2020 is a year that most of us will never forget. Besides the many medical issues created by the pandemic, it also created economic hardships for many Americans. With millions of Americans out of work it forced some to decide between paying their current bills and saving for tomorrow. This struggle forced many people to take money out of their retirement accounts in an effort to make ends meet.
As you may know, if you take money out of your IRA, 401K or 403B before you’ve reached the age of 59 ½, not only is it taxable to you, but you are also subject to a 10% early withdrawal penalty. For taxpayers who are already struggling to make ends meet, this is a tough pill to swallow. Thankfully as part of the CARES Act, there is some additional relief to taxpayers who had to take early withdrawals from their retirement plans if they are a Qualified Individual.
What is a qualified individual? According to the IRS you are a qualified individual if:
- You are diagnosed with the virus SARS-CoV-2 or with coronavirus disease 2019 (COVID-19) by a test approved by the Centers for Disease Control and Prevention;
- Your spouse or dependent is diagnosed with SARS-CoV-2 or with COVID-19 by a test approved by the Centers for Disease Control and Prevention;
- You experience adverse financial consequences as a result of being quarantined, being furloughed or laid off, or having reduced work hours due to SARS-CoV-2 or COVID-19;
- You experience adverse financial consequences as a result of being unable to work due to lack of childcare due to SARS-CoV-2 or COVID-19; or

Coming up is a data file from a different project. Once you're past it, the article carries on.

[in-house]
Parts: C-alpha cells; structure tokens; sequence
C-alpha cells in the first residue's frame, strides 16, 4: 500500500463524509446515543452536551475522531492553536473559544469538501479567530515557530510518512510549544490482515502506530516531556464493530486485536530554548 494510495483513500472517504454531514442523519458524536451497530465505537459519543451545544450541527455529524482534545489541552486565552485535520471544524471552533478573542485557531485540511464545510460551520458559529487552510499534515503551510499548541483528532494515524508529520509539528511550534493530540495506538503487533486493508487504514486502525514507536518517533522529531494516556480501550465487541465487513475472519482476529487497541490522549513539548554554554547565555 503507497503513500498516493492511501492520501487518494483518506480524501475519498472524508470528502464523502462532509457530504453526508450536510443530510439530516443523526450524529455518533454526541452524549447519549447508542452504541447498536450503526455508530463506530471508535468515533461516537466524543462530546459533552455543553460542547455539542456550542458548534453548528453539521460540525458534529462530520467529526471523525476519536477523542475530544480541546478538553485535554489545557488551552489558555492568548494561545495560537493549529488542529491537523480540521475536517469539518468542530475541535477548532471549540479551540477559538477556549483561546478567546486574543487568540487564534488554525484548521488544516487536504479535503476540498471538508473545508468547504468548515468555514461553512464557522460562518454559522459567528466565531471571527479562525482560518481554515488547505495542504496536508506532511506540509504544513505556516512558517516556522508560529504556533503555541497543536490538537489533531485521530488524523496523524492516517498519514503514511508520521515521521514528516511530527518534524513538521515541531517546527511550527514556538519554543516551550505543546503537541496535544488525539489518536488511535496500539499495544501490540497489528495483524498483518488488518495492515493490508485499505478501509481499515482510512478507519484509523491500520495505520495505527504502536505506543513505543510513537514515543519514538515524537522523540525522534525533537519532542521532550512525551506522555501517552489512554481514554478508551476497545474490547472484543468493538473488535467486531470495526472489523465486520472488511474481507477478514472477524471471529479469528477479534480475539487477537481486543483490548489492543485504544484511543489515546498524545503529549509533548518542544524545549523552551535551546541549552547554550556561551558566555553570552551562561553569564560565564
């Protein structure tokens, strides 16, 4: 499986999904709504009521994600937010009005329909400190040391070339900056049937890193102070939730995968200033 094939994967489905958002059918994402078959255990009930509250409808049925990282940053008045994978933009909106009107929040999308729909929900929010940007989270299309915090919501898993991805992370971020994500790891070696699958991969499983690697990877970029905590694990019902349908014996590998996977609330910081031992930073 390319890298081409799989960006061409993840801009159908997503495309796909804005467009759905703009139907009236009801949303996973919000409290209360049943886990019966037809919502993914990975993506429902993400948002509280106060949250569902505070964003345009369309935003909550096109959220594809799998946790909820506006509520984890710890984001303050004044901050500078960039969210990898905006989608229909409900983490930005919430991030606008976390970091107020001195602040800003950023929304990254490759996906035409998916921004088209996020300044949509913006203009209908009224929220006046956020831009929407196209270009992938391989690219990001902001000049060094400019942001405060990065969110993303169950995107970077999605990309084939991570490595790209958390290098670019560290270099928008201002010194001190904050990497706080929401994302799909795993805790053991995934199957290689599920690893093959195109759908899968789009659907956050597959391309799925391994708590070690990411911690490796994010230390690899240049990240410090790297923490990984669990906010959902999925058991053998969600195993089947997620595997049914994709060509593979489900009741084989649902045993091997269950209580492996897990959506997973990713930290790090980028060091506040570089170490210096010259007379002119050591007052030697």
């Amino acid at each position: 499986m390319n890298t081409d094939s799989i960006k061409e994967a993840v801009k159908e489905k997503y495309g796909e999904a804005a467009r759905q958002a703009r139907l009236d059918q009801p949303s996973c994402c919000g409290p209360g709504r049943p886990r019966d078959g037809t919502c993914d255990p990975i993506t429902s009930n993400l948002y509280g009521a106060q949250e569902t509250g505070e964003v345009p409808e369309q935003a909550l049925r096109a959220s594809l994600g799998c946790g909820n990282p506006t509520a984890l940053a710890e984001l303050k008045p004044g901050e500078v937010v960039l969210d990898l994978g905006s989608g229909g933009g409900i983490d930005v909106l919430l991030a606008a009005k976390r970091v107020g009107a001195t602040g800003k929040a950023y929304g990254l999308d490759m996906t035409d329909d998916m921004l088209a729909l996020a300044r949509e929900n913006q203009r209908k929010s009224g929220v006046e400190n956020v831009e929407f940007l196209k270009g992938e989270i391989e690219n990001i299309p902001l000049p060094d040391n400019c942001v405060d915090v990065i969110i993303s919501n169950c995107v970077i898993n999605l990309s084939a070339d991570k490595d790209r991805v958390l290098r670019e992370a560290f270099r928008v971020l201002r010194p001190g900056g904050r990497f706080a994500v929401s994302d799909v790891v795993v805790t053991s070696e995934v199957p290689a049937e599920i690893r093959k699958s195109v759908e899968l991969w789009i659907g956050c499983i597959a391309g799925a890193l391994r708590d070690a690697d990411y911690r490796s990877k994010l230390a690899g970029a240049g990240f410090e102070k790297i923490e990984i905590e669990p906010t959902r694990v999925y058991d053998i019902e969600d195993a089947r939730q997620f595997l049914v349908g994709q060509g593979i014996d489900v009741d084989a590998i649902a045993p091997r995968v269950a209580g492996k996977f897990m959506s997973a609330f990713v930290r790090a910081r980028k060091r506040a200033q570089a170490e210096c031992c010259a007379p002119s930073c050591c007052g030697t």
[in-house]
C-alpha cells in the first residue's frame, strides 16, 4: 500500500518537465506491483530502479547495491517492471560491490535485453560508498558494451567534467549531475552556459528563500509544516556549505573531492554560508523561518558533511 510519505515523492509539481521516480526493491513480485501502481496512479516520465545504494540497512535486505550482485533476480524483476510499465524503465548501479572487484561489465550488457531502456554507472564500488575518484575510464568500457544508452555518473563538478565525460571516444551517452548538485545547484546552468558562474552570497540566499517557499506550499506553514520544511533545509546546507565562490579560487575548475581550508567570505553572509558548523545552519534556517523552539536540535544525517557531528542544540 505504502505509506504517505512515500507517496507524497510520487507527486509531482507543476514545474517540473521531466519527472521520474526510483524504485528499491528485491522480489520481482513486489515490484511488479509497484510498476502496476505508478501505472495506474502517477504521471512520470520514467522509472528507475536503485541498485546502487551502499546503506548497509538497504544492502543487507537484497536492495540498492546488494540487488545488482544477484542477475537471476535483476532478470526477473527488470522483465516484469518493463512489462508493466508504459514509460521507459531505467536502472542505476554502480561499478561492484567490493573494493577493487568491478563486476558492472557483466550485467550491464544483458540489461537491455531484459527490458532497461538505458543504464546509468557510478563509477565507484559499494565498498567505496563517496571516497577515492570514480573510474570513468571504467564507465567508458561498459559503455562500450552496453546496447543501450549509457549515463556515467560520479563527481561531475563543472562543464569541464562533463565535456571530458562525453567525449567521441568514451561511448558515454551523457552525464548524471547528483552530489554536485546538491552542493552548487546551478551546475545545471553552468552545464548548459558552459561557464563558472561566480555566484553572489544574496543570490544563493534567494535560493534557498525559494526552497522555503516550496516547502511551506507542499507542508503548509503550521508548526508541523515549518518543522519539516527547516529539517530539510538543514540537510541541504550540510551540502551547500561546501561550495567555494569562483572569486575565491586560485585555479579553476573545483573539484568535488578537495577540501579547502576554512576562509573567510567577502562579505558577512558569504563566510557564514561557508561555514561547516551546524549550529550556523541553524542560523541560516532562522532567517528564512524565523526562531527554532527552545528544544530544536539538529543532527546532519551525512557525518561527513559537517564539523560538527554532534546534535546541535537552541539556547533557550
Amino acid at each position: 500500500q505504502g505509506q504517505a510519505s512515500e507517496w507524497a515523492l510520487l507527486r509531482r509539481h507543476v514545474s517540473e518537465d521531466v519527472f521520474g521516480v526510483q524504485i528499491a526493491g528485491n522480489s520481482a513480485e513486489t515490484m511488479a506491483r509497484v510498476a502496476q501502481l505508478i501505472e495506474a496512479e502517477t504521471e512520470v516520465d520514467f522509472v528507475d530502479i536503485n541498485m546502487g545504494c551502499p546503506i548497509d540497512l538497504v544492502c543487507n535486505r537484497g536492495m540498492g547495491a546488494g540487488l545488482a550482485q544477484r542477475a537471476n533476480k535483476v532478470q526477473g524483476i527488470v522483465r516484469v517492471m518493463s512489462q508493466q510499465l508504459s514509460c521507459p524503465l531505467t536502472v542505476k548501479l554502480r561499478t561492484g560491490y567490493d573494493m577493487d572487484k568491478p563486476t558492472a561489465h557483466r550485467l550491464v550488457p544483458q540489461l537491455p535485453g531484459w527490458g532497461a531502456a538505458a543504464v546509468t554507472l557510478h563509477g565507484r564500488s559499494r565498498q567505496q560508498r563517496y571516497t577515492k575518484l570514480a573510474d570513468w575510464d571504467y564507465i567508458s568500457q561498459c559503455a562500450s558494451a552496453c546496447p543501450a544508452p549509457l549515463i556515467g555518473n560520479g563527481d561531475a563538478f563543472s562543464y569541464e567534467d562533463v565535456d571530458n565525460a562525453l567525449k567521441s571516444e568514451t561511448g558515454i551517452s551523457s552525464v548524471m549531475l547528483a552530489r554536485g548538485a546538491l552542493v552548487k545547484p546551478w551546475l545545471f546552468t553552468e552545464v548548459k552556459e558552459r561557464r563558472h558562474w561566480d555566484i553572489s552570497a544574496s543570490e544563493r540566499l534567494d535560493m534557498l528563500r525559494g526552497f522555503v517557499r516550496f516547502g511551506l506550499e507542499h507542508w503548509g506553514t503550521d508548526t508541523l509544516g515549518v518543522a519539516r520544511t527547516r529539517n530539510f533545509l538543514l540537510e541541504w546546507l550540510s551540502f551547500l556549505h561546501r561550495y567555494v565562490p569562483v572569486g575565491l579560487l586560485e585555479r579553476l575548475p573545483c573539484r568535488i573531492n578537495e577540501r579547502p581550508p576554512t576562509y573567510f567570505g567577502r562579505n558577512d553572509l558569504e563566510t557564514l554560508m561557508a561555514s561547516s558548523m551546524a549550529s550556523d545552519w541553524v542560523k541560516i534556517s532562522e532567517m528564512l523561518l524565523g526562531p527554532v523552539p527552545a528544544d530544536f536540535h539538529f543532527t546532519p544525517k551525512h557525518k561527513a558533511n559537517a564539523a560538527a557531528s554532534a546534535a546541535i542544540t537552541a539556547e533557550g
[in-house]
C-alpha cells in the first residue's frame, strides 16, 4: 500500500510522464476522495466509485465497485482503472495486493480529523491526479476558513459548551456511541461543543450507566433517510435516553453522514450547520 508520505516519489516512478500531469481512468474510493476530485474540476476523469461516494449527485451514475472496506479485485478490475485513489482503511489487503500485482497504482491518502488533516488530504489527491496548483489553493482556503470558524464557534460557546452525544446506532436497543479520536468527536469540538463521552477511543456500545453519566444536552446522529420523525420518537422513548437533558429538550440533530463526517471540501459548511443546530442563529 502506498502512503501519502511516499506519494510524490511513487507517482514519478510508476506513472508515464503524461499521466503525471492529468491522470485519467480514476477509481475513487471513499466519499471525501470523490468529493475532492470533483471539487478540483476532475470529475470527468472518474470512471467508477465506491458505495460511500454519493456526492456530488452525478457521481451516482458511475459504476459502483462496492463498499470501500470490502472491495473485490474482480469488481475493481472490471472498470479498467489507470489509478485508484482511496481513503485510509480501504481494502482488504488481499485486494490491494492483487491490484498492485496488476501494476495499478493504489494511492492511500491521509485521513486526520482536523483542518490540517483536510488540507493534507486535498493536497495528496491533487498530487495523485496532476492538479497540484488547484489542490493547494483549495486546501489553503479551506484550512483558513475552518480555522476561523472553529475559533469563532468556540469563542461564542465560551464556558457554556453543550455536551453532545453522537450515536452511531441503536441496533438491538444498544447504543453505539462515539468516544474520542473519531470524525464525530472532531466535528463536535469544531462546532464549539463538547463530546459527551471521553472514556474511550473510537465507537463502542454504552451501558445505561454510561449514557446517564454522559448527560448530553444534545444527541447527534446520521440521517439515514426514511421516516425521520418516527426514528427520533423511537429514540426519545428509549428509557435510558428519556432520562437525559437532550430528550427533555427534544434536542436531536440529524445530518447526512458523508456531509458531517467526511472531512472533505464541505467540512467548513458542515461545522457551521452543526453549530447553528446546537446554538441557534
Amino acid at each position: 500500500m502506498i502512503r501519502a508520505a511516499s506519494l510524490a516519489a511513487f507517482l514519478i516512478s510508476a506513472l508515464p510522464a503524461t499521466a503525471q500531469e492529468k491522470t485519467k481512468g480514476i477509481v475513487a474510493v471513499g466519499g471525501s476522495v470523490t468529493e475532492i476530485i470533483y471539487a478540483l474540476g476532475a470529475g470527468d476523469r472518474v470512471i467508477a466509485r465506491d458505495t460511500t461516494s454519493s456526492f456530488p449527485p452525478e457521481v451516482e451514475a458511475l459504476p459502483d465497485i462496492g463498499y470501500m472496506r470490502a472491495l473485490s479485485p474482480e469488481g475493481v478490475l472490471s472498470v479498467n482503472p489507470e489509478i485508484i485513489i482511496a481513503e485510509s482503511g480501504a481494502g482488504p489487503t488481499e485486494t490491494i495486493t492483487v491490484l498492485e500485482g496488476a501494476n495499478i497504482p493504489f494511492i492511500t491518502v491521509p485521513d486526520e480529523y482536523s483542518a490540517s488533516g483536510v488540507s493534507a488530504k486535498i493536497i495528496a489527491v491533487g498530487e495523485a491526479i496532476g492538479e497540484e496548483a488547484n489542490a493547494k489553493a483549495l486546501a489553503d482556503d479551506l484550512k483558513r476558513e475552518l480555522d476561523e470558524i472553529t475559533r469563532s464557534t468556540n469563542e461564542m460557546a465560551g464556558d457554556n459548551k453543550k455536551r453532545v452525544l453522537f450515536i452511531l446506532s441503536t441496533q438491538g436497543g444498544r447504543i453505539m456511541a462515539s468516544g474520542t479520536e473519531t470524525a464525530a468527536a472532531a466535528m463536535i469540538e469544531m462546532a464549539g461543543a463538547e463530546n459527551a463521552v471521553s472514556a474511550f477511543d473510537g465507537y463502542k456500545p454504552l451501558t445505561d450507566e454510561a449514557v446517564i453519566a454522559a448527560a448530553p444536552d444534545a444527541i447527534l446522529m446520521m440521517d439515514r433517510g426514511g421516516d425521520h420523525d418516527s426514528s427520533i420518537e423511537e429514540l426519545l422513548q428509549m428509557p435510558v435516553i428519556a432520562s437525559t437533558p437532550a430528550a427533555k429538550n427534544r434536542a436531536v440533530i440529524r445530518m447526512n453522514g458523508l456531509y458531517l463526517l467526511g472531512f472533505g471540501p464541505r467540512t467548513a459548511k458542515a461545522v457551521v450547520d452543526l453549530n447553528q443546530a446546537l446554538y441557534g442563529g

- You experience adverse financial consequences as a result of closing or reducing hours of a business that you own or operate due to SARS-CoV-2 or COVID-19.
For those qualified individuals who took distributions between January 1, 2020, and December 31, 2020, the early withdrawal penalty is waived on the first $100,000 taken in distributions. Furthermore, you are allowed, but are not required to spread out the distribution over three years. For example, suppose you took $30,000 out of your 401K in 2020 due to one of the scenarios mentioned above. You do not have to pay the $3,000 early withdrawal penalty, and you only have to pick up $10,000 in income in 2020. You can then defer the remaining $20,000 to 2021 and 2022.
Maybe your financial situation has turned around and you’d like to put that money back into your retirement account. The CARES act provides some relief there as well. As long as you pay the money back within 3 years time of the initial distribution, you can get the taxes paid from those distributions back by filing an amended tax return for those years.
If you decided to take a loan out of your retirement account and are a qualified individual, the CARES Act has something for you as well. For any loan taken out after March 27, 2020, you can delay making certain loan payments for up to a year. The maximum amount you may be eligible to take out is also increased from $50,000 to $100,000.
If you think you may be eligible for relief as a qualified individual and need help regarding the tax treatment of those distributions or in the repayment of those distributions, please do not hesitate to reach out. You can contact Charlie Eisenhart, Principal and leader in McKonly & Asbury’s tax segment at (717) 761-7910 or by emailing email@example.com.